If you don't have mature hens but only pullets the same age, cockerels can be a pain with their mating antics any time from 12 weeks on. Usually mine wait until 15 weeks or so but you never know.

I'm not totally sure what you mean by "doing his job with the ladies"? A cockerel will often start trying to mate long before he is allowed by the ladies to actually fertilize eggs. Most will be producing sperm by 15 weeks but may not be given a chance to deliver it until quite a while later.
You seem to be very well informed. So I have a question; I have 4 hens who are a little over a year old. I just got a cockerel I was told was 6 months old. He looks full grown and has tried to mate with one of the hens already. The two at the top of the pecking order won't have anything to do with him. They're all free ranging together and spent the night on the roost in the coop last night together. My question is whether he will get larger yet or is he pretty much at his full size now? He is considerably larger than even our brahma hen. He seems pretty calm and gentlemanly so far. He hasn't been aggressive with the hens, our dogs, cats or us. As he gets older is this likely to change or at 6 months is he showing us what kind of roo he will be? Thanks for any information you can provide.
 

Ridgerunner

Crossing the Road
12 Years
Feb 2, 2009
27,495
20,738
907
Southeast Louisiana
My question is whether he will get larger yet or is he pretty much at his full size now?

They are all different but on average I'd expect a 6 month old to get maybe 20% to 25% larger. That's just a guess, I've never actually measured it. @oldhenlikesdogs @Folly's place @Mrs. K @aart are you willing to venture a guess?

As he gets older is this likely to change or at 6 months is he showing us what kind of roo he will be?

They can change at any time but so far it sounds pretty good. He's still a little immature, otherwise he would be dominating those two. It's not about size, it's about maturity and the spirit of the chickens involved, male and female. When he does mature enough to try to take over from those two it may be such a smooth transition you don't even notice until you see them willingly squatting for him. Or it could get violent for a bit. Even if it gets violent for a day or two, when he take over and they accept it things usually get really calm.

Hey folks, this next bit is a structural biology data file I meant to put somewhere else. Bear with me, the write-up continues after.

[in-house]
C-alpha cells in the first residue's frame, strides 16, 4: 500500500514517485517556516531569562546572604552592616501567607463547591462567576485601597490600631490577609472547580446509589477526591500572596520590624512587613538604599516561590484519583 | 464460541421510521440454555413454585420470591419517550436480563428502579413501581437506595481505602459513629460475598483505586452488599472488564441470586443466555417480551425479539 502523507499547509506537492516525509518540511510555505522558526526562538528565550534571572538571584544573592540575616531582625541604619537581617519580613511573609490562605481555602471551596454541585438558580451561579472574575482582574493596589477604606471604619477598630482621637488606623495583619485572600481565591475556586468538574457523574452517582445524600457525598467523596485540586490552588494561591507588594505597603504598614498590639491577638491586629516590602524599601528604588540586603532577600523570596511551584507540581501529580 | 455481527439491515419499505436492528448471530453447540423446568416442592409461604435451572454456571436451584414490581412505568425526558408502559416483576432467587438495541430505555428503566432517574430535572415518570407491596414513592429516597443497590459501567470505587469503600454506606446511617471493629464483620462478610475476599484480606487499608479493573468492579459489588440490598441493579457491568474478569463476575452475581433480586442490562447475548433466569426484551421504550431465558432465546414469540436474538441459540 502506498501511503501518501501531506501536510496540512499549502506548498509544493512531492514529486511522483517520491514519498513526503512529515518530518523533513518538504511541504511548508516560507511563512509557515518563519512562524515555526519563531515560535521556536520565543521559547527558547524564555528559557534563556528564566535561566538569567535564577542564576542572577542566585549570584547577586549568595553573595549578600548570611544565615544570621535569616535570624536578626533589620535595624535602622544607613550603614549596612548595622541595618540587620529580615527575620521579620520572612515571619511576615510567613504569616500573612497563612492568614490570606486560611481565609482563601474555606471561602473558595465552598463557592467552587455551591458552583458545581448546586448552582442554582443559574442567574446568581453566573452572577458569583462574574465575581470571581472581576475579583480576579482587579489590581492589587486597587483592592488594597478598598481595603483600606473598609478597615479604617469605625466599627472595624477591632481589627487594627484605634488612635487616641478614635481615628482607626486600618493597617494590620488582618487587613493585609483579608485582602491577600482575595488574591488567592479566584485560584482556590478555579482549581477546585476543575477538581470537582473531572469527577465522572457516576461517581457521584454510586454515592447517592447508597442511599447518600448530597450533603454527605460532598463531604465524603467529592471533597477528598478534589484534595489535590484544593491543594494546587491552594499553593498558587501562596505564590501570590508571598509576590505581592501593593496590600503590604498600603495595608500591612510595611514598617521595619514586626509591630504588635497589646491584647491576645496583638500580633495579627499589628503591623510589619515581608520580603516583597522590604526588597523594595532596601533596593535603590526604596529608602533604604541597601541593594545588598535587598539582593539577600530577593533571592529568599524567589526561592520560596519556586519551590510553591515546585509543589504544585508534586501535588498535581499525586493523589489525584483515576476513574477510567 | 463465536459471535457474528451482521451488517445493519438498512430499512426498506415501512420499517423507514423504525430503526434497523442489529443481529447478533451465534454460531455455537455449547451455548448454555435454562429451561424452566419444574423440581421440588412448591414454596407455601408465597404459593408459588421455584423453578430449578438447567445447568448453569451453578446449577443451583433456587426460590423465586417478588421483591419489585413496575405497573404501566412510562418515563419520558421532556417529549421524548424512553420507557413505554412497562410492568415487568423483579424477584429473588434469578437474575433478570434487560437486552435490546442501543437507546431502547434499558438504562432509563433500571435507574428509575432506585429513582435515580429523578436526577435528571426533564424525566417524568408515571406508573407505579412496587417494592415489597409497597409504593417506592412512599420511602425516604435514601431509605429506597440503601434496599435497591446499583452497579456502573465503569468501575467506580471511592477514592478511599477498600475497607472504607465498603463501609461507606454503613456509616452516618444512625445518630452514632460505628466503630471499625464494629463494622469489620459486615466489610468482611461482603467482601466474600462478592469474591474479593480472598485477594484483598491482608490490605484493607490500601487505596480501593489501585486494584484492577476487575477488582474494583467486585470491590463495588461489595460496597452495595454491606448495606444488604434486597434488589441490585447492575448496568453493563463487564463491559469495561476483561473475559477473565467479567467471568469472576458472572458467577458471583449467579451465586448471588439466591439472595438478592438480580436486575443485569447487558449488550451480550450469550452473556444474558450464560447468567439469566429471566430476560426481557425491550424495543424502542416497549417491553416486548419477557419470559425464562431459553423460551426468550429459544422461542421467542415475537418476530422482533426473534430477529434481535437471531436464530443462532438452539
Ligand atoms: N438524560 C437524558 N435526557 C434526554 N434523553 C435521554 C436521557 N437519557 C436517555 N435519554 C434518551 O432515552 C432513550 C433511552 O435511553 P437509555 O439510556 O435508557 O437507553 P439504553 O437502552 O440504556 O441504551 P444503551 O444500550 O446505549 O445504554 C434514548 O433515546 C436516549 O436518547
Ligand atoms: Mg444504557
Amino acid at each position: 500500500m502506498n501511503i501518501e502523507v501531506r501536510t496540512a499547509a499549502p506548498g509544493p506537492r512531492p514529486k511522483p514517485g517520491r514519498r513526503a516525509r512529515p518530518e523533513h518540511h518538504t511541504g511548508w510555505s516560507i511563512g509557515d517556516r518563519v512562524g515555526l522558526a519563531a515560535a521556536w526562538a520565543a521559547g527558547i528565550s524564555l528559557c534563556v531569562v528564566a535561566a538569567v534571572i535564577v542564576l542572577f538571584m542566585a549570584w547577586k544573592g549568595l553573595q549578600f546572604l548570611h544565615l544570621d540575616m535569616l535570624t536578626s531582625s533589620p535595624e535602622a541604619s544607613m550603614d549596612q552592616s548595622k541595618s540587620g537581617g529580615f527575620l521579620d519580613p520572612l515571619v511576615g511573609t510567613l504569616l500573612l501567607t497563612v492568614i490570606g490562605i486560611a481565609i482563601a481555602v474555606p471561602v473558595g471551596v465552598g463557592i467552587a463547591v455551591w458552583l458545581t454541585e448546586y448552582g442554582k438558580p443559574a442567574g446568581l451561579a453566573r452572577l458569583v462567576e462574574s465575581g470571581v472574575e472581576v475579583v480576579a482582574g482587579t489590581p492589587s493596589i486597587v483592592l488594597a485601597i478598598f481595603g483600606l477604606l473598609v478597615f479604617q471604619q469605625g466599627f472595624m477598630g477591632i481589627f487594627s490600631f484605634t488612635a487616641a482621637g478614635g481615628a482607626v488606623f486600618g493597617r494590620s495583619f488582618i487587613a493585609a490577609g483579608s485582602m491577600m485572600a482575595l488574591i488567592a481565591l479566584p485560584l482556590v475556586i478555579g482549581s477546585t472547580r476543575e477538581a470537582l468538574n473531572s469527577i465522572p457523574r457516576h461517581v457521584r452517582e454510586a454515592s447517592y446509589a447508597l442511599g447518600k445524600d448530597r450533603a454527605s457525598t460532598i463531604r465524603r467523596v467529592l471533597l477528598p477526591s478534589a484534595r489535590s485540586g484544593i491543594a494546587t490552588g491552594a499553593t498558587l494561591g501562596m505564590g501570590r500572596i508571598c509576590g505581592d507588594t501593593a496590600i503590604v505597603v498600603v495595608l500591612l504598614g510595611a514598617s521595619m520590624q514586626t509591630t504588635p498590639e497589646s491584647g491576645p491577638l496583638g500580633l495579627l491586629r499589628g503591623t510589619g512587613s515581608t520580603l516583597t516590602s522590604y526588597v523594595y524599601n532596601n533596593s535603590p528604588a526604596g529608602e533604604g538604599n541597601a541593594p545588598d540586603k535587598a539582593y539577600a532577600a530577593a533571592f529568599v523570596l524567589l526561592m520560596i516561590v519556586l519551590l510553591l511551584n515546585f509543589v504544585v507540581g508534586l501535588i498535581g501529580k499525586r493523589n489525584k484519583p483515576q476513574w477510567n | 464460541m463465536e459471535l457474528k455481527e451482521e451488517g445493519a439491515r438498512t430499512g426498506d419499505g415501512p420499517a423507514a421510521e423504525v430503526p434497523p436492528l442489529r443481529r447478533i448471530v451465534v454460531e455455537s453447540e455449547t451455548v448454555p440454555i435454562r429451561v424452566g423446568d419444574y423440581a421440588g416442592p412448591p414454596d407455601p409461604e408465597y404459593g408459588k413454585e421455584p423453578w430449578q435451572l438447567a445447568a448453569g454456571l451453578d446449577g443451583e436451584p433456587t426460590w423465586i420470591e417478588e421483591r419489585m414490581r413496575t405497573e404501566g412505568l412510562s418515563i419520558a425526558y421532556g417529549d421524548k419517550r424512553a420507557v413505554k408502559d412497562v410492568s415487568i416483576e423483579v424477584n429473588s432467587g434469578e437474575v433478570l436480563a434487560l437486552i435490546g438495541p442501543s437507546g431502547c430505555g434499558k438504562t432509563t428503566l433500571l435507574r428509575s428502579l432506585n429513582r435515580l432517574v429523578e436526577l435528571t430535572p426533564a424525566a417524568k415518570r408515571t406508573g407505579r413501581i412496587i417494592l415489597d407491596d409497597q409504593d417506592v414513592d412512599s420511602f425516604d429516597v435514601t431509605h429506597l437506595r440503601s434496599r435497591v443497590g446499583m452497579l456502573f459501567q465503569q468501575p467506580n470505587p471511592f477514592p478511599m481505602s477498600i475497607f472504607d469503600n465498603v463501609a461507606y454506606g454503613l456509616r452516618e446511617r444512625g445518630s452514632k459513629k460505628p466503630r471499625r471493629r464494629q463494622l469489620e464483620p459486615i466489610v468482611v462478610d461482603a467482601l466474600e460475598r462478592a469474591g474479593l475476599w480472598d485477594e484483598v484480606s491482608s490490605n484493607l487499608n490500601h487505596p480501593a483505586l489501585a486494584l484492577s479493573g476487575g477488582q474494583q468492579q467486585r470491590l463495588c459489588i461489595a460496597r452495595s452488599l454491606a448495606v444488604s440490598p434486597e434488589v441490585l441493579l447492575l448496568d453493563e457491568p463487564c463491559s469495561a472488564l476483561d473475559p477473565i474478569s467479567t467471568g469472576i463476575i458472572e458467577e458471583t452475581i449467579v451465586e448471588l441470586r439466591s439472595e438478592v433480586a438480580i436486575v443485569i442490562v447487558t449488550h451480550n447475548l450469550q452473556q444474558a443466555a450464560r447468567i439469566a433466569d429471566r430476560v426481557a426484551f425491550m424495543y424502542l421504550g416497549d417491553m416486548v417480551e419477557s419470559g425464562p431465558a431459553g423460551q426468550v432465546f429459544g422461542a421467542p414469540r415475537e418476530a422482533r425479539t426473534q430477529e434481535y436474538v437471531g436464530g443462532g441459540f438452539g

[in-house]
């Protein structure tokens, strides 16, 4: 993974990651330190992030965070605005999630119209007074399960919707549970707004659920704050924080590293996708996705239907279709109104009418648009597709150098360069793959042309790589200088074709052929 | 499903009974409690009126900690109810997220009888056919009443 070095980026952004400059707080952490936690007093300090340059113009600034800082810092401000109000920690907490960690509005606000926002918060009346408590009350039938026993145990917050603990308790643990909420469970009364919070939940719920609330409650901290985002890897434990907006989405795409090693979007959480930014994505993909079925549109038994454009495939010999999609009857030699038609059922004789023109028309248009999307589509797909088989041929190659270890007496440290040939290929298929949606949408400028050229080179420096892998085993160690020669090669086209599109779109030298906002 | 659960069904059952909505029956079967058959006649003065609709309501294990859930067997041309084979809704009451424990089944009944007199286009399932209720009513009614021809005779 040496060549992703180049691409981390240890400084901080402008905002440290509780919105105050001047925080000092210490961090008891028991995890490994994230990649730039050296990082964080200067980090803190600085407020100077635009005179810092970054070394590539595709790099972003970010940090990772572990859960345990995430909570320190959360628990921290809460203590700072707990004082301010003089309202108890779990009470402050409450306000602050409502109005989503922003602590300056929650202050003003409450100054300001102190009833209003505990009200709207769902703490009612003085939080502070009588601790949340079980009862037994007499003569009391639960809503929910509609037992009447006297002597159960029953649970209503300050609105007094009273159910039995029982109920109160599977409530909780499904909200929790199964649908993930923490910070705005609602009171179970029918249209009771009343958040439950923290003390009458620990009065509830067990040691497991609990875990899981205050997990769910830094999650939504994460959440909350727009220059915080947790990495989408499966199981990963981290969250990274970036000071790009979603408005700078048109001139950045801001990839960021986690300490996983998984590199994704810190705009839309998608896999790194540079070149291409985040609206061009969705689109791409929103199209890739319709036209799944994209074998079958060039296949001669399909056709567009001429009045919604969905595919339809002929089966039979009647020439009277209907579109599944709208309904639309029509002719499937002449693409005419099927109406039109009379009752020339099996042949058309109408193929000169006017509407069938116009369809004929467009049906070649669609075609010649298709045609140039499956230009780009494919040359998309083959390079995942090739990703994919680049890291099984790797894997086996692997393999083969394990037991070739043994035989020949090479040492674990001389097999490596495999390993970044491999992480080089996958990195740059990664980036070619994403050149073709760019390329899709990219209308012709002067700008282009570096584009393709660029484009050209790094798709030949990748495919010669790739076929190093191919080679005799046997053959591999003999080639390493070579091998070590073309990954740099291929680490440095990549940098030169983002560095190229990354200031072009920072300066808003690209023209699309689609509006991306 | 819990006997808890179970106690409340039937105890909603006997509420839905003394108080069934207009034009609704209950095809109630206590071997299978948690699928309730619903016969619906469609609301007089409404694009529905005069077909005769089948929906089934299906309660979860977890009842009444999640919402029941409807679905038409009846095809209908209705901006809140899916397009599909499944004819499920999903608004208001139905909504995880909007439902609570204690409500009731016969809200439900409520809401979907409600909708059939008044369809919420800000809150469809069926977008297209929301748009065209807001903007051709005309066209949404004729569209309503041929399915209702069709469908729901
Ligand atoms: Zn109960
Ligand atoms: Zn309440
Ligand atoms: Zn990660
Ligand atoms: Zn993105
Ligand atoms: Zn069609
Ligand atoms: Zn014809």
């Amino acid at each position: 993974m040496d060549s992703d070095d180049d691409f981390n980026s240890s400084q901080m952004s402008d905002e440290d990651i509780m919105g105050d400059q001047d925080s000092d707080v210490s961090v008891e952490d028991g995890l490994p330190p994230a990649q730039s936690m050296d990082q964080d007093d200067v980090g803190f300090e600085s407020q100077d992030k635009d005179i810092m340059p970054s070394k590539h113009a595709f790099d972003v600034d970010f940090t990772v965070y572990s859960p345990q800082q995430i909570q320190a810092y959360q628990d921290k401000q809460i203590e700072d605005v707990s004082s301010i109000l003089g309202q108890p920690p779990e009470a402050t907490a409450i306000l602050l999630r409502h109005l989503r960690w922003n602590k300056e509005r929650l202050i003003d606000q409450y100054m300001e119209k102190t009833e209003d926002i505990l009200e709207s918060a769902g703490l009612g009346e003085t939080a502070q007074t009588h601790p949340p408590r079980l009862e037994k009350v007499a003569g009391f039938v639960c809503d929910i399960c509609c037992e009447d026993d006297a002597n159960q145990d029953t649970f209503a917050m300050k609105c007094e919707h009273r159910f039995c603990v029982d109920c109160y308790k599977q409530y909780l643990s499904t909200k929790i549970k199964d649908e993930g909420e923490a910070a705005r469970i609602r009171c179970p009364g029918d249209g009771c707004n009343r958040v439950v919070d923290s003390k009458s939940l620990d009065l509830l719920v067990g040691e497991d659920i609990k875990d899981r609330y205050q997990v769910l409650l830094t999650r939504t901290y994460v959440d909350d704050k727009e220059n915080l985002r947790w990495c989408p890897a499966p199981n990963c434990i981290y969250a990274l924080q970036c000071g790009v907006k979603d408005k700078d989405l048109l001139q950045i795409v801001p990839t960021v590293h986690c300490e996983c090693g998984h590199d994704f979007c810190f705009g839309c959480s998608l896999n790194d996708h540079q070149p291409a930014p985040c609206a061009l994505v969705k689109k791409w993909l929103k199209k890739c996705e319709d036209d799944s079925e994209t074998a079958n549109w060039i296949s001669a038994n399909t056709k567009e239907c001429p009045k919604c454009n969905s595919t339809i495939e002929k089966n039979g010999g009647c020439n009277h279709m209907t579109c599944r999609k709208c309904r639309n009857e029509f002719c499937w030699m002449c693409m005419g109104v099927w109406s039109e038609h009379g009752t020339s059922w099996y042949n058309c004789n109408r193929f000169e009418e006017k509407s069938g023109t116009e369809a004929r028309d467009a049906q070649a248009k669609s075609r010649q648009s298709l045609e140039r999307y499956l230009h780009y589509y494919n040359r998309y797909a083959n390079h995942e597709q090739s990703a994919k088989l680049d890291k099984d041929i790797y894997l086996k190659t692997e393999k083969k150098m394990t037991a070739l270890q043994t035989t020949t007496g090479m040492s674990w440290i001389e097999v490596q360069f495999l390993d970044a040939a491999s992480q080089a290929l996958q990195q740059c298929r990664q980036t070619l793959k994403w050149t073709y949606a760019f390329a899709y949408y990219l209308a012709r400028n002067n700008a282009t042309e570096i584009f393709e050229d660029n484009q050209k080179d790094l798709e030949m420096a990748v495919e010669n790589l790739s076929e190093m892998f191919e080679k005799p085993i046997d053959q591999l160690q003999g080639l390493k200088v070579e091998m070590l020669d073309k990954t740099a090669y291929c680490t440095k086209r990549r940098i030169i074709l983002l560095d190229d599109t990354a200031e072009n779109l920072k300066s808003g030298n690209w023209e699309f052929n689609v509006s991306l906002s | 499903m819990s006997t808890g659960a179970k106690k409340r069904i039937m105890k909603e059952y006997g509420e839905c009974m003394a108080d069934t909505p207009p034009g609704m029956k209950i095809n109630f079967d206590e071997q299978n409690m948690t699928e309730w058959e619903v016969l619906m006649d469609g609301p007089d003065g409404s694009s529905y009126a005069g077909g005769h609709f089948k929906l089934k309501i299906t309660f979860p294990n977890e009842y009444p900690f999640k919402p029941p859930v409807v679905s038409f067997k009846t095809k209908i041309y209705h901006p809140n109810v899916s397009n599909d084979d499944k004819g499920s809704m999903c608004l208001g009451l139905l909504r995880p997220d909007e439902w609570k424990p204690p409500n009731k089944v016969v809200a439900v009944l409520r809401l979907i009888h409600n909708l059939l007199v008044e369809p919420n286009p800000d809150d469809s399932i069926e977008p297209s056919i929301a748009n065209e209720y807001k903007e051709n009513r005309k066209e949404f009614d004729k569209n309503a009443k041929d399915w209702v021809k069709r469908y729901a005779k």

Folly's place

Enabler
9 Years
Sep 13, 2011
23,133
38,097
1,096
southern Michigan
Mature size is breed dependent too; a Jersey Giant may grow for another year, for example!
My Chantecler cockerels usually add another 25% (or more) after six months of age, and I don't consider any six month old cockerel anywhere near adulthood.
I don't often weigh the bantams, except to say that they do grow a bit more too.
Mary
 

oldhenlikesdogs

Grateful
BYC Staff
Premium Feather Member
5 Years
Jul 16, 2015
45,459
79,201
1,462
Wisconsin
Roosters, especially bigger ones can take up to 2 years to fully mature and fill out. The first year they usually reach their full height by 8-12 months, and it takes another year to fill out, and mentally mature.

I had a young cockeral fake mating the pullets in his group at about 4-5 weeks of age. Most don't try until 3-6 month otherwise.

I've heard crowing at 2-8 weeks, but most don't start until closer to 4 months.